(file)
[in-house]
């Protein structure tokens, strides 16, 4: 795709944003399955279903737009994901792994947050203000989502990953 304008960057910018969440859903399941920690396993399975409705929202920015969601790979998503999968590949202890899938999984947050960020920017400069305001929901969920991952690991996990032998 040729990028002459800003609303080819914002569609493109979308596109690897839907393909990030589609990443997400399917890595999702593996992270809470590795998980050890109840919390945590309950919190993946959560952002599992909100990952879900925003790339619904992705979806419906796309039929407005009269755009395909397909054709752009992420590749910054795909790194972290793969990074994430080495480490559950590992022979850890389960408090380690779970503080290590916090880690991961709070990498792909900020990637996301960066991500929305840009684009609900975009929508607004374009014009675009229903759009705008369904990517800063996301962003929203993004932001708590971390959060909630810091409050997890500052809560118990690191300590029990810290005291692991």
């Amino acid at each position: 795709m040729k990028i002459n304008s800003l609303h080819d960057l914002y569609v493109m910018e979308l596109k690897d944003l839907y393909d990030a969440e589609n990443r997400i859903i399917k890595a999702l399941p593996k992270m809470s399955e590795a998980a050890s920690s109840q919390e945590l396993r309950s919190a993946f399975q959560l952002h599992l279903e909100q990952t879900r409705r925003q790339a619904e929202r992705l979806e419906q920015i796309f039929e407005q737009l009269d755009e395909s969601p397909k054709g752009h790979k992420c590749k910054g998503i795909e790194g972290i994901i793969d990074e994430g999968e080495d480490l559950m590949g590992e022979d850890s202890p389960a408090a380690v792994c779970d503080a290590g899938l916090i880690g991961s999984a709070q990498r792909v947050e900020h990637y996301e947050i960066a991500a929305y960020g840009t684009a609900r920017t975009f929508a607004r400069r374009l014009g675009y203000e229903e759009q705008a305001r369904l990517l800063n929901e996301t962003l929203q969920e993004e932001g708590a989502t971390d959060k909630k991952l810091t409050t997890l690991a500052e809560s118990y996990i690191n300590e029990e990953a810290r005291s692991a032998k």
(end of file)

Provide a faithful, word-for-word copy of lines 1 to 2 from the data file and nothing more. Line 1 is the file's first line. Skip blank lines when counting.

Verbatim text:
[in-house]
């Protein structure tokens, strides 16, 4: 795709944003399955279903737009994901792994947050203000989502990953 304008960057910018969440859903399941920690396993399975409705929202920015969601790979998503999968590949202890899938999984947050960020920017400069305001929901969920991952690991996990032998 040729990028002459800003609303080819914002569609493109979308596109690897839907393909990030589609990443997400399917890595999702593996992270809470590795998980050890109840919390945590309950919190993946959560952002599992909100990952879900925003790339619904992705979806419906796309039929407005009269755009395909397909054709752009992420590749910054795909790194972290793969990074994430080495480490559950590992022979850890389960408090380690779970503080290590916090880690991961709070990498792909900020990637996301960066991500929305840009684009609900975009929508607004374009014009675009229903759009705008369904990517800063996301962003929203993004932001708590971390959060909630810091409050997890500052809560118990690191300590029990810290005291692991």